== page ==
The functional configuration audit (FCA) is used to verify that the actual performance of the CI meets the requirements stated in its performance specification and to certify that the CI has met those requirements. For systems, the FCA is used to verify that the actual performance of the system meets the requirements stated in the system performance specification. In some cases, especially for very large, complex CIs and systems, the audits can be accomplished in increments. Each increment can address a specific functional area of the system/CI and will document any dis-crepancies found in the performance capabilities of that increment. After all the increments have been completed, a final (summary) FCA can be held to address the status of all the action items that have been identified by the incremental meetings and to document the status of the FCA for the system or CI in the minutes and certifications. In this way, the audit is effectively accomplished with minimal complications.
Physical Configuration Audit
The physical configuration audit (PCA) is used to examine the actual configuration of the CI that is representative of the product configuration in order to verify that the related design documentation matches the design of the deliverable CI. It is also used to validate many of the supporting processes that were used in the production of the CI. The PCA is also used to verify that any elements of the CI that were redesigned after the completion of the FCA also meet the requirements of the CI's performance specification.
It is extremely unlikely that FCAs or PCAs will be accomplished during the Concept Exploration and Definition phase or the Program Definition and Risk Reduction phase of the life cycle. Audits are intended to address the acceptability of a final, production-ready design and that is hardly the case for any design developed this early in the life cycle.
It is during the Engineering and Manufacturing Development (EMD) phase that the final, production, operationally ready design is developed. Thus, this phase is normally the focus for the auditing activity. A PCA will be preformed for each HW CI that has completed the FCA process to "lock down" the detail design by establishing a product baseline. Hardware CIs built during this phase are sometimes "pre-production prototypes " and are not necessarily representative of the production hardware. Therefore, it is very common for the PCAs to be delayed until early in the Production phase of the program.
Requirements to accomplish FCAs for systems and CIs are included in the Statement of Work (SOW) tasking. The FCA is accomplished to verify that the requirements in the system and CI performance specifications have been achieved in the design. It does not focus on the results of the operational testing that is often accomplished by operational testing organizations in the services, although some of the findings from the operational testing may highlight performance requirements in the baselined specification that have not been achieved. Deficiencies in performance capability, as defined in the baselined specification, result in FCA action items requiring correction without a change to the contract. Deficiencies in the operational capability, as defined in user -prepared need documents, usually result in Engineering Change Proposals (ECPs) to incorporate revised requirements into the baselined specifications or to fund the development of new or revised designs to achieve the operational capability.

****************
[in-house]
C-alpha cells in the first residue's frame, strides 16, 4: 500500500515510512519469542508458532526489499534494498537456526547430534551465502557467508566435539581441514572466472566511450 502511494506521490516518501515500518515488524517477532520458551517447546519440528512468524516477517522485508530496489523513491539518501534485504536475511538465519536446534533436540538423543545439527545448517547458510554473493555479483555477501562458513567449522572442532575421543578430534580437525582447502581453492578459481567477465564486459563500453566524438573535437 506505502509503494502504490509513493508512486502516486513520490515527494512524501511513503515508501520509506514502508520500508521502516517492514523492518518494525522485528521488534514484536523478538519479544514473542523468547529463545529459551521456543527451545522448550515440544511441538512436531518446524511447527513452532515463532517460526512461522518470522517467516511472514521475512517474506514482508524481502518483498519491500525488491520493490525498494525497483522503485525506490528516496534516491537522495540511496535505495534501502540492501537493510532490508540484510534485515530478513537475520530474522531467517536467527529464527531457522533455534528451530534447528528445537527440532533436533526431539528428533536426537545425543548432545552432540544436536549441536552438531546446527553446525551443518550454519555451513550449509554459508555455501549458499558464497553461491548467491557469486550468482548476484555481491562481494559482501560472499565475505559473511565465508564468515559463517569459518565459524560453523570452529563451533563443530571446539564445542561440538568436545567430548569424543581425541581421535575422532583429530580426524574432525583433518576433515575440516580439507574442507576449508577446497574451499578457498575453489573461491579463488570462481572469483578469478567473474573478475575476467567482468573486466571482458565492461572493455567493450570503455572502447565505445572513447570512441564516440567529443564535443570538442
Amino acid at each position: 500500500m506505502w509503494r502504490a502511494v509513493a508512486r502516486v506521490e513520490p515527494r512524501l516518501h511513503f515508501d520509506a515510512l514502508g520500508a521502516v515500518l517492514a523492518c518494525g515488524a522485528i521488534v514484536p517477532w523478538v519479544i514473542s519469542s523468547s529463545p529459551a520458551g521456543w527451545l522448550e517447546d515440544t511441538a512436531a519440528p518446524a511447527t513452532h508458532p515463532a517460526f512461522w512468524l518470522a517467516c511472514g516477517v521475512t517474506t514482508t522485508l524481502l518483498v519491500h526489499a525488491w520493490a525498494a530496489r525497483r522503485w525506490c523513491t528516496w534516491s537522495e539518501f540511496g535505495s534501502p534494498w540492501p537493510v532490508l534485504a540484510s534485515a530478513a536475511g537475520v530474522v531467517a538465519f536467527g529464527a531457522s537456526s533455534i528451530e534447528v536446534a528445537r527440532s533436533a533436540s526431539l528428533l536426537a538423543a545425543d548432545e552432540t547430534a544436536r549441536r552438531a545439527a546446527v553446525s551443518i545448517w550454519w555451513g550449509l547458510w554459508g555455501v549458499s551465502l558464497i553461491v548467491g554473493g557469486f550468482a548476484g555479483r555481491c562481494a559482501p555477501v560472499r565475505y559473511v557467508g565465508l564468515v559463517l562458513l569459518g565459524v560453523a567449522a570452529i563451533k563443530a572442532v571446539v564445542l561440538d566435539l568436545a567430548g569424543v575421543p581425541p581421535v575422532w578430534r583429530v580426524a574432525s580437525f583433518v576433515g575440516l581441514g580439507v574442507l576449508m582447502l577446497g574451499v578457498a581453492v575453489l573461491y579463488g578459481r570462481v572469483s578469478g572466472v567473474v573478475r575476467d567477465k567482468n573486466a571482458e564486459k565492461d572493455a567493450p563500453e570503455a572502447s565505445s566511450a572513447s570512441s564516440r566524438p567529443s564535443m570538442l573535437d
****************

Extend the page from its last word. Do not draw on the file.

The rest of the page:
Because the final tested software design verified at the FCA normally becomes the production design, the PCAs for CSCIs are normally included as a part of the SOW tasking for the EMD phase. CSCI FCAs and PCAs can be conducted simultaneously to conserve resources and to shorten schedules.
During a PCA, the deliverable item (hardware or software) is compared to the product configuration documentation to ensure that the documentation matches the design. This ensures that the exact design that will require support is documented. The intent is that an exact record of the configuration will be maintained as various repair and modification actions are completed. The basic goal is sometimes compromised in the actual operation and maintenance environment. Expediency, unauthorized changes, cannibalization, overwork, failure to complete paperwork, and carelessness can cause the record of the configuration of operational software or hardware to become inaccurate. In some situations, a unit cannot be maintained or modified until its configuration is determined. In these kinds of circumstances, it is often necessary to inspect the unit against approved product configuration documentation, as in a PCA, to determine where differences exist. Then the unit can be brought back into conformance with the documentation, or the records corrected to reflect the actual unit configuration.
As discussed, configuration audits address two major concerns:
Audit checklists are provided in Table 8.1.
Audit Planning Checklist:
Audit Agenda Checklist:
Audit Teams Checklist:
Conducting Configuration Audits
Introductory Briefings Checklist:
Conduct Reviews. Prepare Audit Findings (problem write-ups) Checklist:
Sub-teams facilitate the conduct of the audit by enabling parallel effort; auditors assigned to work in area of expertise.
Problem Write-up Checklist:
Disposition Audit Findings Checklist:
Documenting Audit Results Checklist:
Testing is a critical component of software engineering. It is the final step taken prior to deploying the system. Configuration Verification and Audit organizes this process to ensure that the deployed system is as expected by the end users.
This chapter is based on the following report: MIL-HDBK-61A(SE), February 7, 2001 , Military Handbook: Configuration Management Guidance .
[Brown 1999] Brown, William, Hays McCormick, and Scott Thomas, AntiPatterns and Patterns in Software Configuration Management , John Wiley & Sons, New York, 1999 .